Crazy about “Crazy Rich Asians”

Romantic comedy stands out by showcasing Asian ethnicities

“Crazy Rich Asians” may not represent all Asians, but the film created opportunities and awareness for the Asian community as a whole.

The amazing Jon M. Chu directs an outstanding film, based on Kevin Kwan’s best-selling novel. You may already know Chu, who directed “Step Up 2,” “G.I. Joe Retaliation,” “Now You See Me 2,” and many other world favorites.

The plot is based on a Rom Com but with a twist of strategy, sacrifice, and lavish expectations.

Rachel Chu (Constance Wu) is a Chinese American economics professor at NYU, but she doesn’t know that her boyfriend, Nick Young (Henry Golding), is the son of Singapore’s wealthiest and oldest family.

The couple travels to Singapore for Araminta’s (Sonoya Mizuno’s) wedding and to meet Nick’s mother. Rachel visits her hilarious college friend Peik Lin (Awkwafina), and that’s when she’s told that her boyfriend is “the Nick Young” of Singapore.

After meeting Nick’s mother, Eleanor (Michelle Yoh), Rachel senses that Eleanor doesn’t approve of their relationship.

Throughout her stay, she is reminded of how she is different and that her Chinese American ways aren’t good enough for being in the Young family. Rachel fights this battle with her heart in the right place, wanting only happiness for the man she loves. 

Many viewers disliked “Crazy Rich Asians” because the main focus was on Chinese people in Singapore and it lacked the diversity of Asian experience. I do agree that there weren’t many other ethnic minorities in the story but the cast was filled with them, starting with the actress Constance Wu (Taiwanese-American), and Michelle Yeoh (Malaysian), Sonoya Mizuno (Japanese), Harry Shum Jr (Costa Rican), Nico Santos (Filipino) and so on.

The reason this film is special is because it shows that all Asians, not just Chinese, are capable of being more than just a side character not only in the film industry but to the world.

I am a Hmong American so I didn’t have the same experiences as the crazy rich characters, but I related with Rachel because I too am “a banana, yellow on the outside, white in the inside.” In the film when Rachel is shopping for a dress to meet Nick’s family, her mother tells her that even though she is Chinese she is different and is later told by Eleanor that she is an outsider.

The feeling of being Asian but not acting the way people define Asian is difficult. It makes you question if something is wrong with you. I didn’t have glamorous clothes growing up or real estate worth thousands of dollars but I still support the film because there is a grander meaning for Asian ethnicities.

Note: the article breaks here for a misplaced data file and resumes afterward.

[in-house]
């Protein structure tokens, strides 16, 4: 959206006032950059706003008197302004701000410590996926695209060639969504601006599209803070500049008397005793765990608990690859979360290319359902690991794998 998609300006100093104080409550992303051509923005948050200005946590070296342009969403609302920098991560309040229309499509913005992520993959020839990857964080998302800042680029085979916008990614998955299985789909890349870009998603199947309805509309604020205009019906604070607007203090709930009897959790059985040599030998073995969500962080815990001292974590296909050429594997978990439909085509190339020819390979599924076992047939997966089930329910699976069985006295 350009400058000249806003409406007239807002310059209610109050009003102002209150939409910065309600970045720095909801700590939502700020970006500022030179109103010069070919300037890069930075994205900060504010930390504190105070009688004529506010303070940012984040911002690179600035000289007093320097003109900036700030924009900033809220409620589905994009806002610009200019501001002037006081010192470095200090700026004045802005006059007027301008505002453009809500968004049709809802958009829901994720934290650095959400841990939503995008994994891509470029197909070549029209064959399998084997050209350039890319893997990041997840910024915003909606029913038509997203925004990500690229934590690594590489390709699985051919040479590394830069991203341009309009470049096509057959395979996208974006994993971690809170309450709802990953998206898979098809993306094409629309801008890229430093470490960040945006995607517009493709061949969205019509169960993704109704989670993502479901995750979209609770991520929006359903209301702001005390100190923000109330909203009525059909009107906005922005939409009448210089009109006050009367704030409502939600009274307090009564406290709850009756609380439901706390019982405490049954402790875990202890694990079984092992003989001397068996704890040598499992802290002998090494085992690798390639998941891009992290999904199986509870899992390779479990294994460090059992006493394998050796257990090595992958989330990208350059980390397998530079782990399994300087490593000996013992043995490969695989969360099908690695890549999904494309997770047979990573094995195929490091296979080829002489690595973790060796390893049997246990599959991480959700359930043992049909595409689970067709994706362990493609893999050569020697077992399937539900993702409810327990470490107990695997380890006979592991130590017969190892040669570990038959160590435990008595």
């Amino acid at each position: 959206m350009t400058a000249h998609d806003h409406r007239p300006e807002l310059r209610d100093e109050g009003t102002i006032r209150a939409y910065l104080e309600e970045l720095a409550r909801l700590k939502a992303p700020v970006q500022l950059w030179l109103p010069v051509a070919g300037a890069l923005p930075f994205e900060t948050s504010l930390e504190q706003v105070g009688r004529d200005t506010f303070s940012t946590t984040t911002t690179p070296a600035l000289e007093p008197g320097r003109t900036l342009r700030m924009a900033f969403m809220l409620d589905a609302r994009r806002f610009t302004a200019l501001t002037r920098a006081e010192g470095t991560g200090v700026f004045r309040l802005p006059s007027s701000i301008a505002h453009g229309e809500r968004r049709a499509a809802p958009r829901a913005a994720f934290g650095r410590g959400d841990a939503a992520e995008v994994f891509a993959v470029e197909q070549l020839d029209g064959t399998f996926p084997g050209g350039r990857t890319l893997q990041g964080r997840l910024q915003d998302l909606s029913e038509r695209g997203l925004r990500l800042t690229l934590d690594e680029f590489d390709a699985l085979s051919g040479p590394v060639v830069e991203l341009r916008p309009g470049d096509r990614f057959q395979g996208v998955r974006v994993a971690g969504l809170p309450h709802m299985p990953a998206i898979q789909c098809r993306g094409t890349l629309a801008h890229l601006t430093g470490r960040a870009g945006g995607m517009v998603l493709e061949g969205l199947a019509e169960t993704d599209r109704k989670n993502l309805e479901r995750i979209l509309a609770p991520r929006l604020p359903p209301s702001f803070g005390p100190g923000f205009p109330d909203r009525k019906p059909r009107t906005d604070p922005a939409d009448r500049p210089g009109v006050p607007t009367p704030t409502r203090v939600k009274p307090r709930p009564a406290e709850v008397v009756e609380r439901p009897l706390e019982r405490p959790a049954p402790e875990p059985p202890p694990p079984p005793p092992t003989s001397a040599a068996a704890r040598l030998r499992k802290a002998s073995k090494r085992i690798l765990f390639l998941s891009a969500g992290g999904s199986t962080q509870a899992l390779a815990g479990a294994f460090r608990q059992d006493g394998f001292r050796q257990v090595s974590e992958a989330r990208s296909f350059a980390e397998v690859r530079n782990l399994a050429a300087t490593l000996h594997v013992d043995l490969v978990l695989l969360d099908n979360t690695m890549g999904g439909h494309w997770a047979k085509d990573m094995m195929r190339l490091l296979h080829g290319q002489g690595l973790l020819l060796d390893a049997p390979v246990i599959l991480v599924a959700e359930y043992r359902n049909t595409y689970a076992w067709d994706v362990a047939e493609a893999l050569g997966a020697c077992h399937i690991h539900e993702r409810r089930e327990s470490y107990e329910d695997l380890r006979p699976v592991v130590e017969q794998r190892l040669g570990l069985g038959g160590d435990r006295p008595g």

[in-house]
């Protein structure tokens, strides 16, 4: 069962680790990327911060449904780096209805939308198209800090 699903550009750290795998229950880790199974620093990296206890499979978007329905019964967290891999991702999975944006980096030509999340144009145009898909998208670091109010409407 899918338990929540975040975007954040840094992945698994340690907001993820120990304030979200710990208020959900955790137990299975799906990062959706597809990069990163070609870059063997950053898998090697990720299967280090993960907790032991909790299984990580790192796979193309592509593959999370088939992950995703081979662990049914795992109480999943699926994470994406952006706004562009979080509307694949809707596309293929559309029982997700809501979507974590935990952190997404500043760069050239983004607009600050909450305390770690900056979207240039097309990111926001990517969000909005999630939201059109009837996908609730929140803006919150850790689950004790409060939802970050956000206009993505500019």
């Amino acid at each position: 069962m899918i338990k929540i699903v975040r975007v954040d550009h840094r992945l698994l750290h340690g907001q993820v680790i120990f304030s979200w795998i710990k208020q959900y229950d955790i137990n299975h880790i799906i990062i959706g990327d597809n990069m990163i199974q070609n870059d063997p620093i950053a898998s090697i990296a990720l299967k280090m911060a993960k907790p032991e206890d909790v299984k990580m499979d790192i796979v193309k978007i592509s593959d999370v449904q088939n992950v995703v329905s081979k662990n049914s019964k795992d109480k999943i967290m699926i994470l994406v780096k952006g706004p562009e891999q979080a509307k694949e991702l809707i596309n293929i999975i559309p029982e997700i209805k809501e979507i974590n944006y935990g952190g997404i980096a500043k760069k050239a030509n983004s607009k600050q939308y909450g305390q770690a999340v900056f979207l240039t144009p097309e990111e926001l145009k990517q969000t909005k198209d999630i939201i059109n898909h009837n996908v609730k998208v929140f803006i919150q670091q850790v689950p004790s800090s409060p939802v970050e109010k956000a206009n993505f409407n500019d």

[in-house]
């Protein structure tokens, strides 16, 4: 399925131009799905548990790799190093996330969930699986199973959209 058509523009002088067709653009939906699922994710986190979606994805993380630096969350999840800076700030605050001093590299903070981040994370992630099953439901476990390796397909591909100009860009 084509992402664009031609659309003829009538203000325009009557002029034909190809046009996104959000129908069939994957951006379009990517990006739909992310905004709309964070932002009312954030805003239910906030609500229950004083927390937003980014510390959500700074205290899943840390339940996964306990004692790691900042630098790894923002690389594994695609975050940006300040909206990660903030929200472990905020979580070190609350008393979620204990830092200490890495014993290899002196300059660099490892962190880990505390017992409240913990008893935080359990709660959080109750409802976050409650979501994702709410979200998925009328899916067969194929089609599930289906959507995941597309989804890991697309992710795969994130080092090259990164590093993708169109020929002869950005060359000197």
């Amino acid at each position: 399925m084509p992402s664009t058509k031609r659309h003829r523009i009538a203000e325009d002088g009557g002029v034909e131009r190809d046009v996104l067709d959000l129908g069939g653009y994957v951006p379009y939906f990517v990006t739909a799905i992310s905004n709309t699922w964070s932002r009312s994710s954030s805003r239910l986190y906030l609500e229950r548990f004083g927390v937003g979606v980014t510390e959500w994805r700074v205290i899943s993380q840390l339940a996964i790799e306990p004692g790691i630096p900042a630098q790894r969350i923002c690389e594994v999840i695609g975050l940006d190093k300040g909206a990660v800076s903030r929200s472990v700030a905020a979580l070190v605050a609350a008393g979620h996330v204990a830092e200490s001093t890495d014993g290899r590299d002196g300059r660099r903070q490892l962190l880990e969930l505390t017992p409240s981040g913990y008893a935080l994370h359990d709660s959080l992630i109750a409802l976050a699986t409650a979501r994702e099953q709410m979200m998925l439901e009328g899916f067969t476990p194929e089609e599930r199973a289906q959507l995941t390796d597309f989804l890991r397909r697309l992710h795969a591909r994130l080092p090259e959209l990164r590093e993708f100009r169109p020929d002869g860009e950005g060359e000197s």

Not only does this film open opportunities for Asian ethnicities but it also spreads awareness of what we Asians experience in the world, among our family, and within ourselves.

For example, in the beginning of the film when Eleanor is checking in to the hotel, she is disrespected by the white American men and told to look for a hotel in “China Town.” They laugh at Eleanor and her family until they discover that she is the new owner of the hotel.

Similarly, many people generalize Asians and expect the validation of the stereotypes never giving us a real chance to be seen as individuals or members of different ethnicities/subcultures.

As for the family and inner expectations, we are enforced with strict discipline to achieve a certain status. Of course, all parents only want what is best for their children but many Asian children don’t have the freedom to pursue their personal dreams and enjoy life like others.

For example, when Eleanor first meets Rachel she mentions that Rachel has a very American way of thinking because Rachel was raised to follow her dreams and do what she loves, unlike Eleanor who raised Nick to do what she says because she knows best.

This also relates to how we have these automatic expectations for ourselves to be the perfect son or daughter. We struggle with pursuing our dreams because we don’t want to disappoint our parents.

On the other hand, the cinematics of the film were beautiful. You definitely get the crazy rich Asian vibes from the soundtracks, colorful palette, and extraordinary costume designs. Right away in the film we are opened with “Waiting for Your Return,” an arranged western jazz orchestral composition sung by Jasmine Chen. It captured my attention as soon as it started playing leaving me eager to see what was coming next.

Throughout the film there is a colorful oriental palette from scene to scene showing red, blue, and silver in the Singapore city. In addition there is also the “crazy rich” gold, flashy and extreme aspects like Peik Lin’s home that was slightly inspired by “Donald Trump’s bathroom.”

The “crazy rich” aspect is also strongly shown in the costume designs from everything in between Rachel’s “chic ’70s goddess” look to Araminta’s wedding gown. There is a traditional elegance perfectly shown by Eleanor and a simplistic sophisticated look shown by Astrid (Gemma Chan), but nothing screams “crazy rich” more than a wedding dress covered of gold Swarovski crystals.

“Crazy Rich Asians” was a lovely film and I would highly recommend it to anyone that enjoys a humorous, romantic, unique film.